It is a stereotypical misconception that the authors of books on racism must be minorities. Whitworth psychology professor James Waller punches a great big hole in that assumption with his book Prejudice Across America, which he'll be reading from next week.

"As a white American, I wanted to speak to white America about the problem of race and the role they play in it," Waller says. Born and raised in Georgia, he attributes growing up in a racially divided southern state as the main trigger for his interest in racism.

"I was old enough to remember the colored drinking fountains and segregated facilities," Waller says. "I never understood why they were necessary."

But his book, which was published in October, is not a detached theoretical lecture on what went wrong between the whites and the rest of the population in the U.S. It's more like a travellogue detailing a 1998 tour Waller and his (mainly white) students embarked upon to understand the effects of racism on minorities in America.

Inspired by Douglas Brinkley's book, The Majic Bus: An American Odyssey, Waller takes a class on a monthlong trek across the United States every two years. He and his students visit Los Angeles, San Francisco, Chicago, Memphis, New Orleans, Birmingham, Atlanta and Washington, D.C., in an effort to better understand and empathize with minorities.

"I want [my students] to get an increased awareness of many of the problems facing Americans today. With an increased awareness comes an increased sense of responsibility," says Waller, "I want them to take responsibility and make a difference."

He likens the crusade to biting off a piece of an elephant, instead of attempting to devour the entire beast — you may not get full, but you at least get a taste for what it's like.

As a social psychologist, Waller studies the area of human relations and group dynamics.

"It's the impact of other people on how we think, feel and behave," says Waller. Social psychology pertains to areas of normal human relations, but he is more interested in human mis-relations and ultimately their reconciliation. But to him, reconciliation means that minorities should sustain their heritage.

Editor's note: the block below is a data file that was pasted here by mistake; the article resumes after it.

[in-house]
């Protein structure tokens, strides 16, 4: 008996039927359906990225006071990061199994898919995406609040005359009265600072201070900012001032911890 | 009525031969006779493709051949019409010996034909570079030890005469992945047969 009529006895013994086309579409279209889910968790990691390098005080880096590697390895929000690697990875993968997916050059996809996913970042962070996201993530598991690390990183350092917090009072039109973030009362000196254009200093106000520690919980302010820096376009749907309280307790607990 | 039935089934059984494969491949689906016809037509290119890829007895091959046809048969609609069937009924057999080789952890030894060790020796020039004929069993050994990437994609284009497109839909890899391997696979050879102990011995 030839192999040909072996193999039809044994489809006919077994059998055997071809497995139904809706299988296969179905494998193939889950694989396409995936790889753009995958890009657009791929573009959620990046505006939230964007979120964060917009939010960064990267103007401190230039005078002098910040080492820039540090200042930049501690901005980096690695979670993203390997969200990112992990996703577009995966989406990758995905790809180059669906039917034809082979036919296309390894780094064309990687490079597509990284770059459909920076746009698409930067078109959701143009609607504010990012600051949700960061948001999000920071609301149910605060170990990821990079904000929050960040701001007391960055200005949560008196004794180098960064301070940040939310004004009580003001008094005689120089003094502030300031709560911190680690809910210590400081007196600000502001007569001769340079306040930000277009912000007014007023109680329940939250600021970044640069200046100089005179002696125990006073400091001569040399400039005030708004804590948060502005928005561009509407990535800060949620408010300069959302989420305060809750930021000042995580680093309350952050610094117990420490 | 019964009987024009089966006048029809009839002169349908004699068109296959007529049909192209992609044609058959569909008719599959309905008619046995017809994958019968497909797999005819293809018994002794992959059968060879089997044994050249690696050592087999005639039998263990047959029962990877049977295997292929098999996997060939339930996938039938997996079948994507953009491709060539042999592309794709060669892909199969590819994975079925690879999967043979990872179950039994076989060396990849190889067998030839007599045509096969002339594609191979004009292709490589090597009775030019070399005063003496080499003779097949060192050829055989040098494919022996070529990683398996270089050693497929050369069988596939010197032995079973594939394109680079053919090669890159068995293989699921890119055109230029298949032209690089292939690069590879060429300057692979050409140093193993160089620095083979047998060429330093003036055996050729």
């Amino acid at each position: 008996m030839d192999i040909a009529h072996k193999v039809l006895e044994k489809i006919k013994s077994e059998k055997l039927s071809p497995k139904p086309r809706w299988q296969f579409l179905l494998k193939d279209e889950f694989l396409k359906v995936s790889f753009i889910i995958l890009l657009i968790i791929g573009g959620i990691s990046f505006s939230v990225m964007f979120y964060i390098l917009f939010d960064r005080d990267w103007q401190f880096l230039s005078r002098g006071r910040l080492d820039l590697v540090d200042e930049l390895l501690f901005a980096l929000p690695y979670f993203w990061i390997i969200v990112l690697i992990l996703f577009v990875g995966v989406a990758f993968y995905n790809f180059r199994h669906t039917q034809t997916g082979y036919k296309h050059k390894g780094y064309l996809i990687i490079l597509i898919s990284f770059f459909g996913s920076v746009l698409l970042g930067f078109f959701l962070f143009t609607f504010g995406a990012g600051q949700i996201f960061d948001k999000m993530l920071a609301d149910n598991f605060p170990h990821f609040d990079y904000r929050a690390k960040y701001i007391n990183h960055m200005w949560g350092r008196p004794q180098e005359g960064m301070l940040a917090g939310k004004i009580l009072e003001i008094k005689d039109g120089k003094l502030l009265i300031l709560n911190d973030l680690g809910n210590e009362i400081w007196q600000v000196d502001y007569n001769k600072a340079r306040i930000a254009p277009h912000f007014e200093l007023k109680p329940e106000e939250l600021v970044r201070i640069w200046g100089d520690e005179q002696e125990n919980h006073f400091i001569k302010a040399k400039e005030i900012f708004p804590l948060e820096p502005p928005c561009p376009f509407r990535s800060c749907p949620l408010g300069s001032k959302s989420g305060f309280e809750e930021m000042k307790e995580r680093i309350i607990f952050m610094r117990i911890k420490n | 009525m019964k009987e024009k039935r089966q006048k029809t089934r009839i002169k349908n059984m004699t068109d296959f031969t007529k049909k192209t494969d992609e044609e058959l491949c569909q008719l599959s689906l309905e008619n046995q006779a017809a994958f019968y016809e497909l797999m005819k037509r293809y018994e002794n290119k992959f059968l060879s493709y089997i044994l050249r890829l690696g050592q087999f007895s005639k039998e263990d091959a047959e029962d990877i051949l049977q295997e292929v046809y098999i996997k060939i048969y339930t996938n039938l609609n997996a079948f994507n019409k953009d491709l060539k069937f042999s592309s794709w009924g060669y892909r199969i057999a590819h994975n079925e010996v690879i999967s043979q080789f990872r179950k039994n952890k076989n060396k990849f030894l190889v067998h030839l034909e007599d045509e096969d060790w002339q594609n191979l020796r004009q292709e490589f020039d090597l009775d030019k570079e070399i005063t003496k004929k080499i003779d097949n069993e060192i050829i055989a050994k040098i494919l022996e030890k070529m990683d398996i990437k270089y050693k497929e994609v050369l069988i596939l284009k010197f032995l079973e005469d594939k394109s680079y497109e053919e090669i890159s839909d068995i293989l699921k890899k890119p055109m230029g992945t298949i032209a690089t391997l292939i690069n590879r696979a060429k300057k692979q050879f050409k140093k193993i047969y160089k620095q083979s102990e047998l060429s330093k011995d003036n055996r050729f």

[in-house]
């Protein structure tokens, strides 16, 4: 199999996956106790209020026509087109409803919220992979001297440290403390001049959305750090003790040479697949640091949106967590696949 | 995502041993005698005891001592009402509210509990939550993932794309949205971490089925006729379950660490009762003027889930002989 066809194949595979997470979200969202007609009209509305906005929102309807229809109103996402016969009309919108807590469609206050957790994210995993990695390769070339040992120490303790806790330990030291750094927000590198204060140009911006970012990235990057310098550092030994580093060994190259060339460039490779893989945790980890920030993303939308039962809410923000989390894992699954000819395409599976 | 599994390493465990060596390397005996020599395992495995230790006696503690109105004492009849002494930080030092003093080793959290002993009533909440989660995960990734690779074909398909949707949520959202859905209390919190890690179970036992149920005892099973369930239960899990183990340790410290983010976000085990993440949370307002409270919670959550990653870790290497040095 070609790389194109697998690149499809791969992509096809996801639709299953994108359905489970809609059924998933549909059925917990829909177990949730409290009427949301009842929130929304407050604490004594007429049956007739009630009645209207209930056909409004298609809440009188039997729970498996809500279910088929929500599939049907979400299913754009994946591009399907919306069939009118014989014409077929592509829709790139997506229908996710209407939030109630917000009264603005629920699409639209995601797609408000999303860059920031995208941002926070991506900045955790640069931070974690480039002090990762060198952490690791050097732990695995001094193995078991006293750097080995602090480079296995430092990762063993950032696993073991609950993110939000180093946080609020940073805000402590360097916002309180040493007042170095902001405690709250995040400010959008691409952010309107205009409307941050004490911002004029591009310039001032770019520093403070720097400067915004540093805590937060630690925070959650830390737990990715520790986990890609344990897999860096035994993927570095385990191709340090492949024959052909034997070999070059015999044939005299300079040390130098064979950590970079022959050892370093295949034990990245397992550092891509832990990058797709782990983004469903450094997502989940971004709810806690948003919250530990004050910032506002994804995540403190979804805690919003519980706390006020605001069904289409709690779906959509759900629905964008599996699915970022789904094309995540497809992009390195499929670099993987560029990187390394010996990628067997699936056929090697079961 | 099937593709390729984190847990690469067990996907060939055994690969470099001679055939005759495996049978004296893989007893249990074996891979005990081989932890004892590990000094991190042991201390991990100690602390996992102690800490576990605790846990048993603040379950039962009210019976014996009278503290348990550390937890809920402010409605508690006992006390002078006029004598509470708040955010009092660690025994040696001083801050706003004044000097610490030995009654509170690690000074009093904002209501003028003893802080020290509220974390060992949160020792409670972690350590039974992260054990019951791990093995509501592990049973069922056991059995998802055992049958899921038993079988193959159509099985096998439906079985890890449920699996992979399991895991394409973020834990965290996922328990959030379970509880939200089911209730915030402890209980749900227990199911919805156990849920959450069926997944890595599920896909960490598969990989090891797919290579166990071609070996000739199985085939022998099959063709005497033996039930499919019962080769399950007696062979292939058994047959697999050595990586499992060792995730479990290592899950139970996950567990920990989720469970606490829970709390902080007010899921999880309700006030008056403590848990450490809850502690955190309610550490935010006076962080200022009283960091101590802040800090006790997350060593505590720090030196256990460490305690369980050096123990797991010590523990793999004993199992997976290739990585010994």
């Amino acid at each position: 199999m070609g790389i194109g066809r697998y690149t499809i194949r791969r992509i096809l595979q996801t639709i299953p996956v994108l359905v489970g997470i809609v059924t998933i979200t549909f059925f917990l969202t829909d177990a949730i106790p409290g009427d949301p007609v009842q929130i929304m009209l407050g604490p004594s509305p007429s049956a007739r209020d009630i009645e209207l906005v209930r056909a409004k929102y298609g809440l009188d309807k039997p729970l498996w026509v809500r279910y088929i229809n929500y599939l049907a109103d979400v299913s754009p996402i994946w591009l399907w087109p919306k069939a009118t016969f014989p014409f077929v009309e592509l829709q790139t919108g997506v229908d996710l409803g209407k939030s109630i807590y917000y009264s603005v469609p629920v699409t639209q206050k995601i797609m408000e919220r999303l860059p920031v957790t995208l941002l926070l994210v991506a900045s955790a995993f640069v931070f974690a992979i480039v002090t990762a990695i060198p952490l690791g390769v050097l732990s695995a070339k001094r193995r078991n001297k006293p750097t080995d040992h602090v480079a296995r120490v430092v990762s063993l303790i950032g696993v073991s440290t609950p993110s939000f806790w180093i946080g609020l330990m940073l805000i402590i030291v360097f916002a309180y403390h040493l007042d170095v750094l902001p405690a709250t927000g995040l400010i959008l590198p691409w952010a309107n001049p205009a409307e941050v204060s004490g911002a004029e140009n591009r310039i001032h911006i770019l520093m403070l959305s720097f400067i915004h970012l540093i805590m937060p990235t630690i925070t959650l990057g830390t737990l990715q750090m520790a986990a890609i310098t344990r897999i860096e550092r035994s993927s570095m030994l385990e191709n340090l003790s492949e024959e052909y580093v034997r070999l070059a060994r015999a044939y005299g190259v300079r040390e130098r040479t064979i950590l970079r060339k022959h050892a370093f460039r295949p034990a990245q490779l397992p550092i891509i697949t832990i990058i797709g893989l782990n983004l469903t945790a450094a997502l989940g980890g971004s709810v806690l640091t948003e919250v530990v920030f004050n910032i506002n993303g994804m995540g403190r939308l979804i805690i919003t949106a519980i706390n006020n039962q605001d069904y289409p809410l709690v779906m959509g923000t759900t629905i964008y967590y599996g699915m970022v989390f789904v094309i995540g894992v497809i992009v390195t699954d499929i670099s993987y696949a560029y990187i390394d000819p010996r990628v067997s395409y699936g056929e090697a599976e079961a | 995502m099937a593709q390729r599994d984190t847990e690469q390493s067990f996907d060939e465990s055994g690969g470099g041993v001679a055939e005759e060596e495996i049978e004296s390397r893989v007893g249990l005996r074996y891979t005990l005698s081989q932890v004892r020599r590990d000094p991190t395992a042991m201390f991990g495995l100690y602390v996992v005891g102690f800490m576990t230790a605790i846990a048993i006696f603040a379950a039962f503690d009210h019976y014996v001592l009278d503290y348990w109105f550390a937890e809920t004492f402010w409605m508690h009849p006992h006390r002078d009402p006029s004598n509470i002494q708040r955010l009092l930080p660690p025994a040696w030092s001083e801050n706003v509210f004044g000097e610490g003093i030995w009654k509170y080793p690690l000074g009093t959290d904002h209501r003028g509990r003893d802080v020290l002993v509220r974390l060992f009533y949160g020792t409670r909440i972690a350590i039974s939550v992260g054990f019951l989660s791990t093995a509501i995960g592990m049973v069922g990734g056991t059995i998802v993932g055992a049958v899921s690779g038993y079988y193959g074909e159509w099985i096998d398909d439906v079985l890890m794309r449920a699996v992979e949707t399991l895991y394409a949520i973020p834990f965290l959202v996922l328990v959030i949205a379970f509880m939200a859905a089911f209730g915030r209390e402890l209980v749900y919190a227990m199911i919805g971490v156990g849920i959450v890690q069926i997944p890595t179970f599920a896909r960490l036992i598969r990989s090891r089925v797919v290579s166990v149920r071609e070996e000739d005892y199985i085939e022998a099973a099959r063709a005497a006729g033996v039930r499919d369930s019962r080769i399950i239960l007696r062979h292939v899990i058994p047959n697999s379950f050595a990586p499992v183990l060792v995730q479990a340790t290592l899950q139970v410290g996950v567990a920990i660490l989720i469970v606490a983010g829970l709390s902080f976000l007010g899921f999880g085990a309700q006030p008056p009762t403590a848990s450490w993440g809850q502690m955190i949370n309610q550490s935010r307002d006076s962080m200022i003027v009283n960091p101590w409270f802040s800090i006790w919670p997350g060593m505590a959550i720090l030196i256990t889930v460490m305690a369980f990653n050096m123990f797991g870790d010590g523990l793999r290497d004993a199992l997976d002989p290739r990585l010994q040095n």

"Minorities have had the greatest loss, but white Americans have given up part of their heritage as well," Waller says. "No one should give up that piece of who they are." While he doesn't believe in a colorblind nation — the melting pot — he would like to see individual identities based on gender, religion, race and ethnicity coexist in one large, mixed salad.

In his book, Waller also writes of the necessity for minorities to express their anger toward white Americans. In one incident, he is disappointed after attending a reading by Nathan McCall, a prominent black author. Waller writes, "I wish he had yelled at us more tonight."

In an effort to keep his students engaged in learning, Waller does what he can to have them meet challenging people. It is sobering for the students to hear the resentment of people whose lives have been altered due to prejudice and racism, he says. And he readily admits to purposefully seeking out aggressive and outspoken minorities.

"The best learning occurs when people are out of their comfort zone and are being challenged," Waller says.

The only thing he would do differently is that he wishes he had the opportunity to go back and talk to the students about their experiences a year later, something he believes would have made his book and tour feel more complete.

Still, he is encouraged by what he's seen, and Waller plans on doing the tours until he retires. Actually, he believes the tours are his most important course.

"If I had a choice between the tours and a classroom setting, I would choose the tours," Waller says. "They're a great learning experience."

James Waller will read from his book on Thursday, Feb. 22, at 7 pm at the NorthTown Barnes & amp; Nobles and on Tuesday, February 27, at 7:30 pm at Auntie's Bookstore.

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